Monday, March 30, 2015
I spent a few hours at Charlie and Amy's house. I feathered out the fiberglass laps from Saturday's work, and placed the carbon and fiberglass on the front face of the paddle. I shaped in a curve to the edges of the paddle - and because of that the carbon kept wanting to lift off the edge. I had to coax the carbon to make it stay on the edge as the epoxy cured. Here is the finished product. I thought it turned out well. I should be able to surf with this on Saturday (oh wait a minute - some @ssh0le stole my truck Sunday night from the apartment complex parking lot!!!! UFB!!!! For the record, this is the third car that has been stolen from me while living on Oahu... what is it about me, Oahu and stolen vehicles????) - what am I going to do without the Surf Taco....
After flyfishing, I drove up to the North Shore to meet up with some old family friends - the Fosters! I first met them when I arrived on Oahu for the first time back over 21 years ago. And for old times sake, we met for lunch at Kua Aina up in Haleiwa! I had only been through Wailua since I've been back and not up all the way through Haleiwa and along the North Shore itself. Somethings like Kua Aina and Hawaii Surf and Sail (the surf shop next door to Kua Aina) haven't changed. This Dakine kids rash guard was really cool. Somethings changed radically - the parking at Lani's (Laniakea Surf Break) is way different, not sure why just yet. The traffic changed too - for the worst. I didn't bother going south, just went north on Kam Hwy and kept on going. I ended up in Kaneohe to work on the paddle again - next post.
And perhaps the most important post from this series - in the exact middle of this photo is a bonefish - its shadow is diagonal running along a line from the bottom left corner to the top right corner of the photo. I had about five shots at various bonefish - and even got a couple to get close. But as always, no hook ups. At least they didn't run away instantaneously (attributing this to improved stealth and casting). Next time!!!
I saw another Blacktip on patrol. This one didn't get as close as the last one. I tried taking pictures of it underwater, but it was too far and the water had too much suspended particles. Next time -
Checking out who is home is cool, but catching the residents with simple flies cannot be topped. A small (baby) Giant Trevally volunteered to play tug-o-war! When I released this guy, it colored up with dark vertical stripes and swam off. It might be small, but it's way better than a skunk!
I got to cast some fly line this morning - low wind, bottomed out low neap tide, and only the flyrod out (no spinning gear and cut squid today). I wasn't getting any strikes for the first hour or so. But I did see this guy from the corner of my eye. It's because of opportunities like this, to see different flats occupants doing what they do where they live, that make fishing awesome (I still prefer catching, but I'll take what I can get).
Sunday, March 29, 2015
After working at the fish pond, I got a bunch more work all pau on the paddle today. Glued on the handle, laminated the carbon and fiberglass onto the back of the paddle face and shaft. The fiber lay went really well - nicely saturated and a cool 'x' pattern emerged from the carbon fiber/fiberglass. Tomorrow will clean up from today's epoxy work and laminating the front paddle face, the throat of the paddle and the front of the shaft. I am getting anxious to take this thing into the surf!!! Maybe next weekend.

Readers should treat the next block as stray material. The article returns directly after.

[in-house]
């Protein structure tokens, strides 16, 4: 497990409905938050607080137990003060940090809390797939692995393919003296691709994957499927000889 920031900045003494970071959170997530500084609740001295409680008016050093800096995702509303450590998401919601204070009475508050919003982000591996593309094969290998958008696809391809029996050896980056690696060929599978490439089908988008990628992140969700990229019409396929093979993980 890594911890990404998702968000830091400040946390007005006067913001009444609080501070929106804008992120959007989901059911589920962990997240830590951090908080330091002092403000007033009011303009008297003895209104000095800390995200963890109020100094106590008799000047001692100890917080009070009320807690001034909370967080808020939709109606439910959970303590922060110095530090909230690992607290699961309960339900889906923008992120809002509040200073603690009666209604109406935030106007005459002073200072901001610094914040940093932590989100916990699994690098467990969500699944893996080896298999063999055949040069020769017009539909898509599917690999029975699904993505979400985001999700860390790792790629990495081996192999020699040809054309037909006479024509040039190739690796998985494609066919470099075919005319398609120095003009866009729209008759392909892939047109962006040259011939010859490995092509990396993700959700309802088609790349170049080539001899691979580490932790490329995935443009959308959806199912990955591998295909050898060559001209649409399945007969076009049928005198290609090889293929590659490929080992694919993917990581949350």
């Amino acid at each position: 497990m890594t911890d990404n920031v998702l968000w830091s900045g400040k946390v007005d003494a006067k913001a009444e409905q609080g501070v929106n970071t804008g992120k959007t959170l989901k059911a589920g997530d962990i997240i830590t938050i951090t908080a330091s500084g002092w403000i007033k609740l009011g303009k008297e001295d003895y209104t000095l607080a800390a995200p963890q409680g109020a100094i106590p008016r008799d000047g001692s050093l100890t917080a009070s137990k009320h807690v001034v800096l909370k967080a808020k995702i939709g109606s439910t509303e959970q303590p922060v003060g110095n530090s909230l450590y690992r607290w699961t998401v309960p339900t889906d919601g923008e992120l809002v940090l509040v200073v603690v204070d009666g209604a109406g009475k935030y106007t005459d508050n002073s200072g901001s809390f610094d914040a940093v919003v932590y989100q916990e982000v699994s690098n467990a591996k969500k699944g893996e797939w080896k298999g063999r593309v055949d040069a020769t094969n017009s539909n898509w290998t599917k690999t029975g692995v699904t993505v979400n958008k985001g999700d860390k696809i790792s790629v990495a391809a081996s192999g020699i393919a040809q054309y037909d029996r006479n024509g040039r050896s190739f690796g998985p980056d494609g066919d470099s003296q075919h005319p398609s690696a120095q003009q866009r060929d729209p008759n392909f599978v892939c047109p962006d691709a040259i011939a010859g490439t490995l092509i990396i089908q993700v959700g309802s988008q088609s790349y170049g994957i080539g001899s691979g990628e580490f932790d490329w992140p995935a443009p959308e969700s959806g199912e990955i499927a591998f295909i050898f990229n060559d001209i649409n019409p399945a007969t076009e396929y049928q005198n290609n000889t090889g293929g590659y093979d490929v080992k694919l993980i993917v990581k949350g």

Saturday, March 28, 2015
I did some volunteer work at He'eia Fish Pond again. I accomplished a personal goal and cleared a path through the mangrove trees to the water. And I didn't get too scratched up this time. Good fun! I didn't see any of the crazy, super flexible cats this time, but there were tons of chickens up at the parking lot. And this time, I was reminded what chicken manure smells like - it's been awhile.
And after that I got past the final sanding point! I used a surform with a microplane blade - way better for shaping than most tools out there both in efficiency and ease of use. I'll post a picture of it tomorrow. So far, this paddle is super light - I'll revisit this statement once the carbon fiber, fiberglass and epoxy start getting added to it. I plan on covering the back face of the paddle, the back half of the shaft and some portion of the front paddle face. That's all for tomorrow (including drilling out the paddle handle and epoxying it on). Charlie doing some work - Comparing stick sizes Mine's bigger
Sunday, March 22, 2015
As I was fishing with cut squid, I purposely dropped the guts, fins and outer skin that I trimmed off the prepared bait, into the water where I was fishing to stack the deck in my favor. I'd say that tactic works - it brought this guy in. It was swimming right for me - it got to 5' away and finally saw me.
I tied on a green micro crab remembering what was inside the BFT I cooked up a while back. I wasn't getting any interest from any fish. I switched out to a mantis shrimp fly and I still didn't turn any heads. I spent the time on the flats practicing my casts - with the wind, straight into the wind, side arm and double hauling. I was a bit rusty, but got back into the groove fairly quickly (but still didn't have complete consistency - when did I ever). After quite a bit of time, I saw a few bonefish, some smaller goatfish and a small school of papio. But it was this guy that took the fly! Obake weke (the Dreaded Nightmare Goatfish - said to give you hallucinations if you eat the head or it guts)! This fish had some fight in it! At first I thought it was another paipo, but the tugs were different. When I got it close, I then thought it might be a small bonefish, but when it got tired and I got it to the surface, I saw it was a decent sized goatfish. On the fly, any fish is a great fish! I have to remember that the New Moon and spring low tide produced these fish.